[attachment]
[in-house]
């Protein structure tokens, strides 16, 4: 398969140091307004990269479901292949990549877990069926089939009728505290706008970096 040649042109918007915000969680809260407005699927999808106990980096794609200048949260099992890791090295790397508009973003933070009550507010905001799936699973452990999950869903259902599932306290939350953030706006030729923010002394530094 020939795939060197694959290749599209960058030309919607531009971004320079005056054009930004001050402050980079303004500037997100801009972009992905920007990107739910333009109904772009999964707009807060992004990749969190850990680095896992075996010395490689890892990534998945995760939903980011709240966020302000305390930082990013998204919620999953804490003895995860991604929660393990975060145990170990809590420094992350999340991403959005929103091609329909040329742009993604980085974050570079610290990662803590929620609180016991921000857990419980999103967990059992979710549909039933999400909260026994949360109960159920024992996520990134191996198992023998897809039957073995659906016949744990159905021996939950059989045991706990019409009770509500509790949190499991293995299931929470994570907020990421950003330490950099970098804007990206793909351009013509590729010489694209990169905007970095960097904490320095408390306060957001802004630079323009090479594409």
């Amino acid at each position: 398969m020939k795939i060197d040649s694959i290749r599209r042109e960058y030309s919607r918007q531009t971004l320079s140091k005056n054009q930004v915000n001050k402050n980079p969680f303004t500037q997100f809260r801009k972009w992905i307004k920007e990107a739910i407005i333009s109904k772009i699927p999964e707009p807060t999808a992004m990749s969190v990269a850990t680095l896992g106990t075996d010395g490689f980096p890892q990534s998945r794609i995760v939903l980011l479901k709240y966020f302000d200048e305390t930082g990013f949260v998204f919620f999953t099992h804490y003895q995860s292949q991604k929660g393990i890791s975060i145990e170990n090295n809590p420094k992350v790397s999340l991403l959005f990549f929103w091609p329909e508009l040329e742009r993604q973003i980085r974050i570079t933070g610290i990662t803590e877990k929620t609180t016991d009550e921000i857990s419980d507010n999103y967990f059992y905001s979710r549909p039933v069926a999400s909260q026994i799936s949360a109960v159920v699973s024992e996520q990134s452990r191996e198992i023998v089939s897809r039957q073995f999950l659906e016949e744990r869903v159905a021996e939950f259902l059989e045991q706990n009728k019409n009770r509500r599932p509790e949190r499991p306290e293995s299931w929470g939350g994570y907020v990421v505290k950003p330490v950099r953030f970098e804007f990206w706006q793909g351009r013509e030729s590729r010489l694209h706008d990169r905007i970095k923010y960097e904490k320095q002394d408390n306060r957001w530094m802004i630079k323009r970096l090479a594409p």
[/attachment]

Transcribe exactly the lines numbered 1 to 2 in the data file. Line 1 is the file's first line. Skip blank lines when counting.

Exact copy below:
[in-house]
């Protein structure tokens, strides 16, 4: 398969140091307004990269479901292949990549877990069926089939009728505290706008970096 040649042109918007915000969680809260407005699927999808106990980096794609200048949260099992890791090295790397508009973003933070009550507010905001799936699973452990999950869903259902599932306290939350953030706006030729923010002394530094 020939795939060197694959290749599209960058030309919607531009971004320079005056054009930004001050402050980079303004500037997100801009972009992905920007990107739910333009109904772009999964707009807060992004990749969190850990680095896992075996010395490689890892990534998945995760939903980011709240966020302000305390930082990013998204919620999953804490003895995860991604929660393990975060145990170990809590420094992350999340991403959005929103091609329909040329742009993604980085974050570079610290990662803590929620609180016991921000857990419980999103967990059992979710549909039933999400909260026994949360109960159920024992996520990134191996198992023998897809039957073995659906016949744990159905021996939950059989045991706990019409009770509500509790949190499991293995299931929470994570907020990421950003330490950099970098804007990206793909351009013509590729010489694209990169905007970095960097904490320095408390306060957001802004630079323009090479594409």